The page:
College enrollment keeps dropping, which is a problem for the economy of tomorrow. But experts can’t agree about what’s changing in education, and why.
Writing in the New York Times, reporter Stephanie Saul quotes experts as saying both that we are seeing a fundamental re-evaluation of the value of a college degree among potential students, and that this is just a temporary blip caused by the pandemic.
They can’t both be right. What’s going on?
It’s Not About Value – It’s About Accessibility
There’s no evidence that the value of a college education has reduced. If anything, it’s gotten more important than ever. Recent surveys show that only the college educated are having an economic recovery. Many jobs that paid good salaries without requiring a college education have simply vanished during the pandemic, and automation is increasingly on track to eliminate millions more.
- It takes 30 years of work experience for an adult without a college degree to catch up to the wage a bachelor’s degree holder earns on the first day of their career.
- There are now 7.5 million jobs in the economy that used to be accessible to people without a college degree, but now require one.
- In none of the 50 largest metro regions in the U.S. do people without college degrees earn equal pay for equal work when compared to bachelor’s degree holders.
In many ways a college education has never been more valuable. Yet fewer people are enrolling.
A big part of that is cost, of course: the cost of college has famously gotten out of control in the 21st century, putting it realistically out of the hands of millions of Americans. And sure enough: when you reduce the cost of college, or even make it free, more people enroll.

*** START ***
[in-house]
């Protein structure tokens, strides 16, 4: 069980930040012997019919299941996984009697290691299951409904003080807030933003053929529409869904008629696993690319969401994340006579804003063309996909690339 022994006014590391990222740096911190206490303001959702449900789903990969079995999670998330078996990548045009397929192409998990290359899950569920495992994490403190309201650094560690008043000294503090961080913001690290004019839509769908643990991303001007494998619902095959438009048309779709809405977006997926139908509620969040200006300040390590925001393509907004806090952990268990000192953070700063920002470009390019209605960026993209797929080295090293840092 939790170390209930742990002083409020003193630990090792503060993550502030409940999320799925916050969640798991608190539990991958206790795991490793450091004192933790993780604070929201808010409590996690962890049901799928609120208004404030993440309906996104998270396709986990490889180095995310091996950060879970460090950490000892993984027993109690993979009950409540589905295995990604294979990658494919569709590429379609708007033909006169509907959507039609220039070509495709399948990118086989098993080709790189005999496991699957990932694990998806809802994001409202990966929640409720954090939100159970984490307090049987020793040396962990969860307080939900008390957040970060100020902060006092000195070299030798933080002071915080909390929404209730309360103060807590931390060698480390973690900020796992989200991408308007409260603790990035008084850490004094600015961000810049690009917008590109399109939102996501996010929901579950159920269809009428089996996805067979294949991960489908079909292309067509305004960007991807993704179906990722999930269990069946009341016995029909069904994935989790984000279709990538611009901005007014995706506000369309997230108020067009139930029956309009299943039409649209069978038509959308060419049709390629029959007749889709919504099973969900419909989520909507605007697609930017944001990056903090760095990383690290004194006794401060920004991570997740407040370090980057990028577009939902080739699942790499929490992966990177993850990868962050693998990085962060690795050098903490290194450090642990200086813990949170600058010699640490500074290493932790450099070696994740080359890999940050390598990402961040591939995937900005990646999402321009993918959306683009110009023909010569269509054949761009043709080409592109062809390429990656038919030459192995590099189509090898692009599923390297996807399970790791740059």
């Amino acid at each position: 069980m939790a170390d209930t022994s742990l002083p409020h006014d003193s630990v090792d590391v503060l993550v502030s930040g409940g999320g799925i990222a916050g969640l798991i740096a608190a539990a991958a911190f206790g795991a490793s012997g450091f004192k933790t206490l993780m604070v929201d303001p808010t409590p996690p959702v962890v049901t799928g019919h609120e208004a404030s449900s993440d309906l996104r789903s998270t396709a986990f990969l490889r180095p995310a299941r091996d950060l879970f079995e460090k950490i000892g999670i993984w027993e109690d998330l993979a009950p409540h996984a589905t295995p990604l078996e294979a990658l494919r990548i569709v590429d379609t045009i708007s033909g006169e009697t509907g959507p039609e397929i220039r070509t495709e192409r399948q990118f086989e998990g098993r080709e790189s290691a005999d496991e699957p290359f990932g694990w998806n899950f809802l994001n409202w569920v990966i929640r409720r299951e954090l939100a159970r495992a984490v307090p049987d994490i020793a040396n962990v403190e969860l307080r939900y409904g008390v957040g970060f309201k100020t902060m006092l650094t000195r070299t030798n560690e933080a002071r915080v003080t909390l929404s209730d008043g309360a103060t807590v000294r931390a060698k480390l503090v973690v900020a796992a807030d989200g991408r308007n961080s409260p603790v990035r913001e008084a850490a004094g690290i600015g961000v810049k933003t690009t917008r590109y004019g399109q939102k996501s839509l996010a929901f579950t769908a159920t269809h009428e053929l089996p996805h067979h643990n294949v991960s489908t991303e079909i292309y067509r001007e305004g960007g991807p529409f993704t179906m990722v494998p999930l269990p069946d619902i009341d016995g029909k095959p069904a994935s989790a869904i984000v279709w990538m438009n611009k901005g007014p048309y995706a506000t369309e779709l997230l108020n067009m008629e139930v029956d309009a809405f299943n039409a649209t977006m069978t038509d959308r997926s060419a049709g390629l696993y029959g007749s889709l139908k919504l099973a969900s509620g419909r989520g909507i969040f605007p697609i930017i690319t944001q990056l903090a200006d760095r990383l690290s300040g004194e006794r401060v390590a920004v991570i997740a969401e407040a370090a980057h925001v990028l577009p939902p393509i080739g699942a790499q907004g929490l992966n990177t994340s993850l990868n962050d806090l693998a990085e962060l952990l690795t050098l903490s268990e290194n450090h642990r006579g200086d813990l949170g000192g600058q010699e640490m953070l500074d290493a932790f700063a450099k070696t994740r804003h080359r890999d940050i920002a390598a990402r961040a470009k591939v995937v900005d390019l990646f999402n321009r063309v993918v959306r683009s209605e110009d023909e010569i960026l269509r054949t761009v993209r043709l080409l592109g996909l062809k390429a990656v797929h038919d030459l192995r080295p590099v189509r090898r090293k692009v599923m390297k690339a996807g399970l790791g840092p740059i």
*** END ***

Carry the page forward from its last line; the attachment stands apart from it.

Too Many Barriers
But there are other barriers too. It’s not just cost that keeps potential students from enrolling. There’s bureaucracy: to enroll in most colleges requires filling out a whole lot of forms, jumping through a lot of hoops, and working through a lot of red tape — especially if you also need financial aid.
There’s time: as the economy gets harder and more complicated, fewer potential students can commit to a regular classroom schedule. There’s no point in enrolling in college, even if you can afford it, if you can’t go to the classes. Here at Calbright — where we offer classes that students can take on their own schedule, whether that’s three hours on the weekend or 15 minutes each night — we hear from many of our students that the ability to study on their schedules was just as important, or even more, than the fact that we offer our classes for free.
To quote Yvette, one of our students:
“Calbright works with my schedule, which is all over the place. My clients all want me at the same times and sometimes they’re canceling at the same times. If I went to a traditional school, I would have to be missing classes all the time or giving up income. But at Calbright, I can take my classes at midnight if I want to. It works very well.”
Make it Accessible, and They Will Come
Put the evidence together, and it seems clear that there’s no lack of interest in what a college education can provide — but people need the right education to be accessible to them. That’s good news, because we can use innovation to offer people what they need. New research, for example, shows that certificates from community colleges can be an effective way to boost career prospects and are much more accessible.
Calbright takes it several steps further: it’s currently free to Californians, has virtually no red tape for getting accepted, is entirely online (and provides the technology to access it if students don’t already have it), designed to fit into a student’s schedule, and uses Competency Based Education, which puts the emphasis on what students actually know instead of how long they spend in the classroom.
It’s what an increasingly large number of students want, because it fits their needs.